The computer 420 may also include a magnetic hard disk drive 427 for reading from and writing to a magnetic hard disk 439, a magnetic disk drive 428 for reading from or writing to a removable magnetic disk 429, and an optical disk drive 430 for reading from or writing to removable optical disk 431 such as a CD-ROM or other optical media. The magnetic hard disk drive 427, magnetic disk drive 428, and optical disk drive 430 are connected to the system bus 423 by a hard disk drive interface 432, a magnetic disk drive-interface 433, and an optical drive interface 434, respectively. The drives and their associated computer-readable media provide nonvolatile storage of computer-executable instructions, data structures, program modules and other data for the computer 420. These storage media can also be used to store data structures associating correction coefficients with gamma values, as described above. Although the exemplary environment described herein employs a magnetic hard disk 439, a removable magnetic disk 429 and a removable optical disk 431, other types of computer readable media for storing data can be used, including magnetic cassettes, flash memory cards, digital versatile disks, Bernoulli cartridges, RAMs, ROMs, and the like.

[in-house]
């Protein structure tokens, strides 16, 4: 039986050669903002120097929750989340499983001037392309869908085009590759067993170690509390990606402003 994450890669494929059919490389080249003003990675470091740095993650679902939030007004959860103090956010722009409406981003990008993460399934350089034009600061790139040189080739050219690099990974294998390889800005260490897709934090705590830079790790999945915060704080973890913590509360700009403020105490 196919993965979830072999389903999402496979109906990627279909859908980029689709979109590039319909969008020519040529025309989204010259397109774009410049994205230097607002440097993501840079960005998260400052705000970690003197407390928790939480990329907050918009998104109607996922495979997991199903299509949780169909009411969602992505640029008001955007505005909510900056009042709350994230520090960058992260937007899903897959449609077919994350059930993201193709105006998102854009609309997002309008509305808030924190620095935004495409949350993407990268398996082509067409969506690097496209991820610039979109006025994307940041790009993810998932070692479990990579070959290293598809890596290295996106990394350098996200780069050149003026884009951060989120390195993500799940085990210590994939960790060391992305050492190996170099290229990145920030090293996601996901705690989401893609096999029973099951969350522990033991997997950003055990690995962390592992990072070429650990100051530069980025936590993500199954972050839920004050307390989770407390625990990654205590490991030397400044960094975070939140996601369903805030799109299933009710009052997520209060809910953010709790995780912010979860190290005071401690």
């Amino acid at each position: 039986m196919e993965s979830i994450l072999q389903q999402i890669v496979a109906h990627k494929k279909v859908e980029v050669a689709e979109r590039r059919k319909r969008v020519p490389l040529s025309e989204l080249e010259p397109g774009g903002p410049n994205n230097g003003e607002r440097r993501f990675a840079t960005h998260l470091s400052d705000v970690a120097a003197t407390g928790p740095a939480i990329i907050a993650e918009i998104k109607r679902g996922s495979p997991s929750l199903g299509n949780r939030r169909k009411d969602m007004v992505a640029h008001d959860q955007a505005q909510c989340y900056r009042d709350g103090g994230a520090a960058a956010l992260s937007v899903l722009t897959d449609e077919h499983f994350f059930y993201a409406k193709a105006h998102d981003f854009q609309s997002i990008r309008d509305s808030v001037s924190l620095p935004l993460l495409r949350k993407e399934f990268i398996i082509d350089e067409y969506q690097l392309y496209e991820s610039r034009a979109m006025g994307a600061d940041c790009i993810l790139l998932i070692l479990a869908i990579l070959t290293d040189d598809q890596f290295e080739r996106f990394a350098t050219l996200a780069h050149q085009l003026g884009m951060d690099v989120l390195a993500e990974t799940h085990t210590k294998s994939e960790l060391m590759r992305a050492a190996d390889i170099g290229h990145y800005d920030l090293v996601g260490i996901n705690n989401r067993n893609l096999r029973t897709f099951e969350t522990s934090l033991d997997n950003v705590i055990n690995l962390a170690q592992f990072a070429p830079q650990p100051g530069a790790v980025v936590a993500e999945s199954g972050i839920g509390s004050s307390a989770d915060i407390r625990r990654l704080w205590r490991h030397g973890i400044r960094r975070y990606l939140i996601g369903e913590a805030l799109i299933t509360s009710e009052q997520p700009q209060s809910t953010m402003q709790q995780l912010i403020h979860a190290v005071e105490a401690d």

Program code means comprising one or more program modules may be stored on the hard disk 439, magnetic disk 429, optical disk 431, ROM 424 or RAM 425, including an operating system 435, one or more application programs 436, other program modules 437, and program data 438. The operation generation module 101, the parameter generation module 102, the call sequence generation module 103, the execution module 104 and the minimization module 106 represent examples of other program modules 437. In addition, methods 111, operations set 114, and call sequences 115 represent examples of program data 438.